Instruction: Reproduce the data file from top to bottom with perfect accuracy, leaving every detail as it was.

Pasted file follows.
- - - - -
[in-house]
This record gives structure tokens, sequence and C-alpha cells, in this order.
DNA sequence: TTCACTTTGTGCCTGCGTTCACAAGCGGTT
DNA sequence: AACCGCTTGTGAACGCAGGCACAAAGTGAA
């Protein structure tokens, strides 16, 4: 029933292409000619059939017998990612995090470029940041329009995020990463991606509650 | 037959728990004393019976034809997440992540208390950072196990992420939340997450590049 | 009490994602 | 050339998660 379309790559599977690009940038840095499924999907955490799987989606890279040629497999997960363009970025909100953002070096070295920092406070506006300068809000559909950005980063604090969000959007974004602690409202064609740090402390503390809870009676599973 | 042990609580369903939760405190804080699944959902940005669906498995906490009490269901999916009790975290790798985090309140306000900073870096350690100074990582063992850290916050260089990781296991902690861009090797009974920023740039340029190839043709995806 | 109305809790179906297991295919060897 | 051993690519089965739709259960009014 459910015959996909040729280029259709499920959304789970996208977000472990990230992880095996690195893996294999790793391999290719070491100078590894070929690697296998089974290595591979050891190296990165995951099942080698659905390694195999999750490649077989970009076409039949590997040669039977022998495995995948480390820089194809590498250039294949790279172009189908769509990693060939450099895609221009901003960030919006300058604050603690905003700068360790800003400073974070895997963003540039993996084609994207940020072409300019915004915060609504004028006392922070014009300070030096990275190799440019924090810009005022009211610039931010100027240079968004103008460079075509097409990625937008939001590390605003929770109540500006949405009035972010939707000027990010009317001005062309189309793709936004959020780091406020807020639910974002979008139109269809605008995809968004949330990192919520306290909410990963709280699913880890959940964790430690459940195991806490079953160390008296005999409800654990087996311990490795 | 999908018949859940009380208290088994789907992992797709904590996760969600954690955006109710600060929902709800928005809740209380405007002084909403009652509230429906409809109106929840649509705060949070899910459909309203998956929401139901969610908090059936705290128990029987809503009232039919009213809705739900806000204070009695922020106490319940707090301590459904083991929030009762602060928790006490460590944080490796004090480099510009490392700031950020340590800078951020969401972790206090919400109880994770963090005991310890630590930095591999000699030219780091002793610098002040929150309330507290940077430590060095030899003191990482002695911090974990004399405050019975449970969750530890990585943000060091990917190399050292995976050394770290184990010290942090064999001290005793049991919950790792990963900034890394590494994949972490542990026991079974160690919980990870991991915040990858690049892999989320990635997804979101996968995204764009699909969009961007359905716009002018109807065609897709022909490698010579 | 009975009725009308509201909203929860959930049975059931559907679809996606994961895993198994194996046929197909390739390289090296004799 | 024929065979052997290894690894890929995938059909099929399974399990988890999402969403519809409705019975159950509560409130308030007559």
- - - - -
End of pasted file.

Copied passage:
[in-house]
This record gives structure tokens, sequence and C-alpha cells, in this order.
DNA sequence: TTCACTTTGTGCCTGCGTTCACAAGCGGTT
DNA sequence: AACCGCTTGTGAACGCAGGCACAAAGTGAA
């Protein structure tokens, strides 16, 4: 029933292409000619059939017998990612995090470029940041329009995020990463991606509650 | 037959728990004393019976034809997440992540208390950072196990992420939340997450590049 | 009490994602 | 050339998660 379309790559599977690009940038840095499924999907955490799987989606890279040629497999997960363009970025909100953002070096070295920092406070506006300068809000559909950005980063604090969000959007974004602690409202064609740090402390503390809870009676599973 | 042990609580369903939760405190804080699944959902940005669906498995906490009490269901999916009790975290790798985090309140306000900073870096350690100074990582063992850290916050260089990781296991902690861009090797009974920023740039340029190839043709995806 | 109305809790179906297991295919060897 | 051993690519089965739709259960009014 459910015959996909040729280029259709499920959304789970996208977000472990990230992880095996690195893996294999790793391999290719070491100078590894070929690697296998089974290595591979050891190296990165995951099942080698659905390694195999999750490649077989970009076409039949590997040669039977022998495995995948480390820089194809590498250039294949790279172009189908769509990693060939450099895609221009901003960030919006300058604050603690905003700068360790800003400073974070895997963003540039993996084609994207940020072409300019915004915060609504004028006392922070014009300070030096990275190799440019924090810009005022009211610039931010100027240079968004103008460079075509097409990625937008939001590390605003929770109540500006949405009035972010939707000027990010009317001005062309189309793709936004959020780091406020807020639910974002979008139109269809605008995809968004949330990192919520306290909410990963709280699913880890959940964790430690459940195991806490079953160390008296005999409800654990087996311990490795 | 999908018949859940009380208290088994789907992992797709904590996760969600954690955006109710600060929902709800928005809740209380405007002084909403009652509230429906409809109106929840649509705060949070899910459909309203998956929401139901969610908090059936705290128990029987809503009232039919009213809705739900806000204070009695922020106490319940707090301590459904083991929030009762602060928790006490460590944080490796004090480099510009490392700031950020340590800078951020969401972790206090919400109880994770963090005991310890630590930095591999000699030219780091002793610098002040929150309330507290940077430590060095030899003191990482002695911090974990004399405050019975449970969750530890990585943000060091990917190399050292995976050394770290184990010290942090064999001290005793049991919950790792990963900034890394590494994949972490542990026991079974160690919980990870991991915040990858690049892999989320990635997804979101996968995204764009699909969009961007359905716009002018109807065609897709022909490698010579 | 009975009725009308509201909203929860959930049975059931559907679809996606994961895993198994194996046929197909390739390289090296004799 | 024929065979052997290894690894890929995938059909099929399974399990988890999402969403519809409705019975159950509560409130308030007559």